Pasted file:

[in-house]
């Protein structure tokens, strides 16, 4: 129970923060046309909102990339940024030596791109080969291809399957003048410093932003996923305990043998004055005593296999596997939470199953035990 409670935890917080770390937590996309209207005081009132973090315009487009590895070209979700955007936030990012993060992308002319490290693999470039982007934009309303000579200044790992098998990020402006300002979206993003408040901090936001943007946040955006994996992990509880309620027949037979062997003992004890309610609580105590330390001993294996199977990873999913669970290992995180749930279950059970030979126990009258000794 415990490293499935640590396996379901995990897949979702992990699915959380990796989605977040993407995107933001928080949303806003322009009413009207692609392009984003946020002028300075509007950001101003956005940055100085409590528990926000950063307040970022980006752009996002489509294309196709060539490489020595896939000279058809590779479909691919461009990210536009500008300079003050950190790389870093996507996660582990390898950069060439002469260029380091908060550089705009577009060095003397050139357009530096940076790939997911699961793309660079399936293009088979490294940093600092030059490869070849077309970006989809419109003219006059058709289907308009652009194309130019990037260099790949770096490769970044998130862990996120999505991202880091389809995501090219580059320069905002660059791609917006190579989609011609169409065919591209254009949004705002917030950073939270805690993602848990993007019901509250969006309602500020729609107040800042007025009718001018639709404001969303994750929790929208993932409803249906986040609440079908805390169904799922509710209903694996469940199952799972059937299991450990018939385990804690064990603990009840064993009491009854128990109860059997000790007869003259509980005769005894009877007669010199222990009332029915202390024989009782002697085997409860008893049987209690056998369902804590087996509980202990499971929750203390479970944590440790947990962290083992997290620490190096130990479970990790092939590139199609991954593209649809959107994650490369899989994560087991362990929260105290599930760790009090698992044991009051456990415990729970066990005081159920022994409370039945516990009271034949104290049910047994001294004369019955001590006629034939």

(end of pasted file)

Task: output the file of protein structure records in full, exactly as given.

[in-house]
């Protein structure tokens, strides 16, 4: 129970923060046309909102990339940024030596791109080969291809399957003048410093932003996923305990043998004055005593296999596997939470199953035990 409670935890917080770390937590996309209207005081009132973090315009487009590895070209979700955007936030990012993060992308002319490290693999470039982007934009309303000579200044790992098998990020402006300002979206993003408040901090936001943007946040955006994996992990509880309620027949037979062997003992004890309610609580105590330390001993294996199977990873999913669970290992995180749930279950059970030979126990009258000794 415990490293499935640590396996379901995990897949979702992990699915959380990796989605977040993407995107933001928080949303806003322009009413009207692609392009984003946020002028300075509007950001101003956005940055100085409590528990926000950063307040970022980006752009996002489509294309196709060539490489020595896939000279058809590779479909691919461009990210536009500008300079003050950190790389870093996507996660582990390898950069060439002469260029380091908060550089705009577009060095003397050139357009530096940076790939997911699961793309660079399936293009088979490294940093600092030059490869070849077309970006989809419109003219006059058709289907308009652009194309130019990037260099790949770096490769970044998130862990996120999505991202880091389809995501090219580059320069905002660059791609917006190579989609011609169409065919591209254009949004705002917030950073939270805690993602848990993007019901509250969006309602500020729609107040800042007025009718001018639709404001969303994750929790929208993932409803249906986040609440079908805390169904799922509710209903694996469940199952799972059937299991450990018939385990804690064990603990009840064993009491009854128990109860059997000790007869003259509980005769005894009877007669010199222990009332029915202390024989009782002697085997409860008893049987209690056998369902804590087996509980202990499971929750203390479970944590440790947990962290083992997290620490190096130990479970990790092939590139199609991954593209649809959107994650490369899989994560087991362990929260105290599930760790009090698992044991009051456990415990729970066990005081159920022994409370039945516990009271034949104290049910047994001294004369019955001590006629034939």